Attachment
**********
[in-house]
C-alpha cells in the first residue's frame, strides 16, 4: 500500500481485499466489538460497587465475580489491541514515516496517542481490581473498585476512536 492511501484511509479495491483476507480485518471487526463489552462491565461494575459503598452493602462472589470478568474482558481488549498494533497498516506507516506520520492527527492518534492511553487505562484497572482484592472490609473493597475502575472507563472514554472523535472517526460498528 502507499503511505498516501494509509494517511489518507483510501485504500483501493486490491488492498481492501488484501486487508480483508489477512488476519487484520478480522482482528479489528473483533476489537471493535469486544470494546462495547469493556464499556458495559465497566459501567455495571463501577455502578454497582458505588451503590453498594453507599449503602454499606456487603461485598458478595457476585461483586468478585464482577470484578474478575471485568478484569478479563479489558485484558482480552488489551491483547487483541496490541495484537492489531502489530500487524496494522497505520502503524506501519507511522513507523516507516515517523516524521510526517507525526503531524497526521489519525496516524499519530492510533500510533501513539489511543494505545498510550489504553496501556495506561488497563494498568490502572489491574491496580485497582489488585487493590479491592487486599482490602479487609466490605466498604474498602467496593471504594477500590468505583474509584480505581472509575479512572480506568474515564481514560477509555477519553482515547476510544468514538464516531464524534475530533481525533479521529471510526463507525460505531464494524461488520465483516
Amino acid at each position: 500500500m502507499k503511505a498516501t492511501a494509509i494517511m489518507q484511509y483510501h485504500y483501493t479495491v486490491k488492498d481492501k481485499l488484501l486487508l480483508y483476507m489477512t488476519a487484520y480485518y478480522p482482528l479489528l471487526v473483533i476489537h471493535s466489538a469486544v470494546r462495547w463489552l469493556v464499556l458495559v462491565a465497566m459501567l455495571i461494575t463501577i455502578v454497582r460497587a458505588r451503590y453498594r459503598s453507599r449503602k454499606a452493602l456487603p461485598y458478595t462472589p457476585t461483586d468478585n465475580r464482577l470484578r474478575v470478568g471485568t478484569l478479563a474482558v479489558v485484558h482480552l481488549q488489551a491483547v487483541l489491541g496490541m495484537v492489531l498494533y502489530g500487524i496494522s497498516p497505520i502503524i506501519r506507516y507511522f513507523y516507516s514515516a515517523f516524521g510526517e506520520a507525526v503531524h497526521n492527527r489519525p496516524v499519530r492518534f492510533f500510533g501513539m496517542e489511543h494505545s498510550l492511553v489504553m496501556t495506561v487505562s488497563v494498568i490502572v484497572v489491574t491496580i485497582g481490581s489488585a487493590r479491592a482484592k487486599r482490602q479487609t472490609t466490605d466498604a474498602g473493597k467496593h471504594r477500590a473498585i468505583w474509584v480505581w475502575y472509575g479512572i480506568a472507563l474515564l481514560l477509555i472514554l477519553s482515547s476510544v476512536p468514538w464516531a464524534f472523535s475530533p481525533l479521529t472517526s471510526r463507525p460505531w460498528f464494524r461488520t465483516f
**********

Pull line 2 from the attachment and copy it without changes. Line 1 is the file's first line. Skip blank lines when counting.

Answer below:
C-alpha cells in the first residue's frame, strides 16, 4: 500500500481485499466489538460497587465475580489491541514515516496517542481490581473498585476512536 492511501484511509479495491483476507480485518471487526463489552462491565461494575459503598452493602462472589470478568474482558481488549498494533497498516506507516506520520492527527492518534492511553487505562484497572482484592472490609473493597475502575472507563472514554472523535472517526460498528 502507499503511505498516501494509509494517511489518507483510501485504500483501493486490491488492498481492501488484501486487508480483508489477512488476519487484520478480522482482528479489528473483533476489537471493535469486544470494546462495547469493556464499556458495559465497566459501567455495571463501577455502578454497582458505588451503590453498594453507599449503602454499606456487603461485598458478595457476585461483586468478585464482577470484578474478575471485568478484569478479563479489558485484558482480552488489551491483547487483541496490541495484537492489531502489530500487524496494522497505520502503524506501519507511522513507523516507516515517523516524521510526517507525526503531524497526521489519525496516524499519530492510533500510533501513539489511543494505545498510550489504553496501556495506561488497563494498568490502572489491574491496580485497582489488585487493590479491592487486599482490602479487609466490605466498604474498602467496593471504594477500590468505583474509584480505581472509575479512572480506568474515564481514560477509555477519553482515547476510544468514538464516531464524534475530533481525533479521529471510526463507525460505531464494524461488520465483516